Thailand’s largest solar firm Superblock plans $1.76b worth of wind farms in Vietnam

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Thailand’s largest solar energy company, Superblock Pcl, plans to invest 56 billion baht ($1.76 billion) to install 700 megawatts (MW) of wind farms in Vietnam, the company’s Chairman Jormsup Lochaya told Reuters on Friday.

The first phase of the investment will cost 20.7 billion baht and consist of three near-shore farms with 142 MW of capacity in Bac Lieu province, 98 MW in Soc Trang province and 100 MW in Ca Mau province, all in southern Vietnam, said Jormsup.

Construction has already begun and Jormsup expects the sites to be operating by 2020.

The second phase of 360 MW of capacity will also be built in those three provinces and construction will begin when the first phase concludes, he said.

Vietnam’s young population, growing economy and industries will increase power consumption in the country by 10 percent annually, making it an important market, Jormsup said.

Vietnam wants to meet that demand with less air pollution, he said, citing Thailand’s own problems with pollution.

“This week Bangkok had an air pollution problem,” Jormsup said, referring to a spike in pollutants in the city.

“Ho Chi Minh and Hanoi have similar problems and the Vietnamese want clean and cheap energy – this is driving renewable energy growth,” he said, adding that costs are much lower and that Vietnamese government policy on renewables is clear.

Vietnam currently has wind power capacity of 140 MW, with a goal to reach 6,000 MW by 2030, according to government data.

Financing for the Vietnam projects will come from its turnkey partner, a state-owned Chinese construction company, and the sites will be built on land leased for 49 years. The area is near existing transmission lines, the remnants of a cancelled coal-fired power project, he said.

Jormsup said Superblock was considering additional investment in a 50 MW solar farm in Vietnam and would make a full decision by the second quarter of this year.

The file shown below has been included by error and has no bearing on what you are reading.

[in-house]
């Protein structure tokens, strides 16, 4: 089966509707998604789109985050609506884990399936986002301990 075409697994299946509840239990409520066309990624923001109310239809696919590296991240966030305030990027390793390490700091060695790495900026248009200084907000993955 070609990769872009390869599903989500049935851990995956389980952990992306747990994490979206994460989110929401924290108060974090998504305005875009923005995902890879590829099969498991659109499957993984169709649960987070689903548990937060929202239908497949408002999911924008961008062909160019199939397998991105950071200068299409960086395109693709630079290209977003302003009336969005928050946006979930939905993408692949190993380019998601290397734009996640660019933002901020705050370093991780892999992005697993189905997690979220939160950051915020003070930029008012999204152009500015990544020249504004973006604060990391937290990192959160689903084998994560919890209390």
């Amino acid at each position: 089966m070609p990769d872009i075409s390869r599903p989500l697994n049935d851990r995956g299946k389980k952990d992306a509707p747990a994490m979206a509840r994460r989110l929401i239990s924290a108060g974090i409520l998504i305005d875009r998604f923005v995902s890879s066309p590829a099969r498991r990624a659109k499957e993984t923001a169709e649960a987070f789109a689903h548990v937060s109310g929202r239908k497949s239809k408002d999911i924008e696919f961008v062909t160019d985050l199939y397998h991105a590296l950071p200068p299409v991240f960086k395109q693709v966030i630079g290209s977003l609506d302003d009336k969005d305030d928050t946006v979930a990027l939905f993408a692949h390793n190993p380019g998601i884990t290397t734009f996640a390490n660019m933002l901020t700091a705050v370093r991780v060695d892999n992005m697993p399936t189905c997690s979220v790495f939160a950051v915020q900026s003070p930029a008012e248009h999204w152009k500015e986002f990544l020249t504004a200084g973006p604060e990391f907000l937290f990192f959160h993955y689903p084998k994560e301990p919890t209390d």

Next to Vietnam, Jormsup said Superblock plans to expand wind and solar capacity, in Cambodia, Laos, Myanmar, the Philippines, Indonesia and Malaysia. It is targeting revenue growth of 25 percent each year and to have overseas revenue contributions climb to 20 percent to 30 percent.

“We want to be a regional player,” he said, adding the company was considering acquisitions in renewable companies in Southeast Asia and was also looking at projects in China, Japan and Australia.

Thailand is Southeast Asia’s biggest solar power holder, having broken into the top 15 globally in 2016, with a capacity of more than 3,000 MW, according to the International Renewable Energy Agency (IRENA).

Superblock holds solar power capacity of 760 MW and is waiting for government approval for s 695 MW wind project.

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Reuters

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Singapore Reporter/s

In Singapore, we are looking to double our reporting team by this year-end to comprehensively cover the fast-moving world of funded startups and VC, PE & M&A deals. We want reporters who can tell our readers what is really happening in these sectors and why it matters to markets, companies and consumers. The ability to write precisely and urgently is crucial for these roles. Ideal candidates must have to ability to work in a collaborative, dynamic, and fast-changing environment. We want our new hires to be digitally savvy and ready to experiment with new forms of storytelling. Most importantly, we are looking for hard-hitting reporters who work well in a team. Collaboration and collegiality are a must.

Following vacancies can be applied for (only in Singapore).

Following vacancies can be applied for (only in Singapore).   

  • A reporter to track companies/startups that have raised private capital, and have the potential to become unicorns. SEA currently has over 40 companies with a valuation of over $100 million and under $1 billion.
  • A reporter who can get behind the scenes and reveal how funding rounds are put together, or why they’ve failed to materialise. She/he in this role will largely focus on long-format stories. 
  • A journalist to track special situations funds, distressed debt and private credit (from the PE angle) across Asia.